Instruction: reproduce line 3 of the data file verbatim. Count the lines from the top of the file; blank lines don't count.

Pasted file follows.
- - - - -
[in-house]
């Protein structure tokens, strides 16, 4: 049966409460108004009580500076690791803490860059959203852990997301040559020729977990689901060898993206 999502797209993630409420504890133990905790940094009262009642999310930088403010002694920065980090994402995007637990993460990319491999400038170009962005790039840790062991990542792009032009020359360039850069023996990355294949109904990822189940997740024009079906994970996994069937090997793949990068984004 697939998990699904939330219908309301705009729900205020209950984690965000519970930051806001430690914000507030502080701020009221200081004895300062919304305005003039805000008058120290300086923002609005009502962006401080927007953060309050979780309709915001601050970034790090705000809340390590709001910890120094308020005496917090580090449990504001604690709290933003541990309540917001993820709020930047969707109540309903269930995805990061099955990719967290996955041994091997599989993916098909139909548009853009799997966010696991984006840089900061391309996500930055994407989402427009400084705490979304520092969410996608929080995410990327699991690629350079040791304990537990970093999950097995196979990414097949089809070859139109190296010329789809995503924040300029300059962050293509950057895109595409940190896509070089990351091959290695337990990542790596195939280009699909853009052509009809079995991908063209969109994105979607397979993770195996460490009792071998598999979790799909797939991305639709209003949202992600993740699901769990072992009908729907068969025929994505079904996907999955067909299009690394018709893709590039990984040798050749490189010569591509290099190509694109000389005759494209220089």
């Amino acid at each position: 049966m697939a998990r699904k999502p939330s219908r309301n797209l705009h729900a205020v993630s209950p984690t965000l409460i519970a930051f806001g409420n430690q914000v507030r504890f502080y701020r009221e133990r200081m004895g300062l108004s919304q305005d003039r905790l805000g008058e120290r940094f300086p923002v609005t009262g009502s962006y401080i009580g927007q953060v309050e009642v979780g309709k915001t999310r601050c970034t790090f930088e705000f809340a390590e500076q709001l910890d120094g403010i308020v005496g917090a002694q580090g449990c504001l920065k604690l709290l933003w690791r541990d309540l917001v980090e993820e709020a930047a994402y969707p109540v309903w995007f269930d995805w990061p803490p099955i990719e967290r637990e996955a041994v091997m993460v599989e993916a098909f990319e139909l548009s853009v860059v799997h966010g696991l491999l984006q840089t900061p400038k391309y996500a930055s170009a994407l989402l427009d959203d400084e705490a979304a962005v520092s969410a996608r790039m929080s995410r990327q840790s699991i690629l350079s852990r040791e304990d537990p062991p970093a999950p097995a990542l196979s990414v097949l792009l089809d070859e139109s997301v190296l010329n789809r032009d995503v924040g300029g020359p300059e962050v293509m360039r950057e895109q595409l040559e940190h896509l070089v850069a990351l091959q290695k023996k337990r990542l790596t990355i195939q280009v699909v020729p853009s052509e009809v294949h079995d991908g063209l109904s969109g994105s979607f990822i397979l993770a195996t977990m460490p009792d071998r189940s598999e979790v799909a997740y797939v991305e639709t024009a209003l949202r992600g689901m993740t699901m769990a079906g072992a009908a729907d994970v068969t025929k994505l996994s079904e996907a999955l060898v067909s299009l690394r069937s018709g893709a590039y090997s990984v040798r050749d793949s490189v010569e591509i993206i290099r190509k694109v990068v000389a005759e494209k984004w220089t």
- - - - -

């Amino acid at each position: 049966m697939a998990r699904k999502p939330s219908r309301n797209l705009h729900a205020v993630s209950p984690t965000l409460i519970a930051f806001g409420n430690q914000v507030r504890f502080y701020r009221e133990r200081m004895g300062l108004s919304q305005d003039r905790l805000g008058e120290r940094f300086p923002v609005t009262g009502s962006y401080i009580g927007q953060v309050e009642v979780g309709k915001t999310r601050c970034t790090f930088e705000f809340a390590e500076q709001l910890d120094g403010i308020v005496g917090a002694q580090g449990c504001l920065k604690l709290l933003w690791r541990d309540l917001v980090e993820e709020a930047a994402y969707p109540v309903w995007f269930d995805w990061p803490p099955i990719e967290r637990e996955a041994v091997m993460v599989e993916a098909f990319e139909l548009s853009v860059v799997h966010g696991l491999l984006q840089t900061p400038k391309y996500a930055s170009a994407l989402l427009d959203d400084e705490a979304a962005v520092s969410a996608r790039m929080s995410r990327q840790s699991i690629l350079s852990r040791e304990d537990p062991p970093a999950p097995a990542l196979s990414v097949l792009l089809d070859e139109s997301v190296l010329n789809r032009d995503v924040g300029g020359p300059e962050v293509m360039r950057e895109q595409l040559e940190h896509l070089v850069a990351l091959q290695k023996k337990r990542l790596t990355i195939q280009v699909v020729p853009s052509e009809v294949h079995d991908g063209l109904s969109g994105s979607f990822i397979l993770a195996t977990m460490p009792d071998r189940s598999e979790v799909a997740y797939v991305e639709t024009a209003l949202r992600g689901m993740t699901m769990a079906g072992a009908a729907d994970v068969t025929k994505l996994s079904e996907a999955l060898v067909s299009l690394r069937s018709g893709a590039y090997s990984v040798r050749d793949s490189v010569e591509i993206i290099r190509k694109v990068v000389a005759e494209k984004w220089t």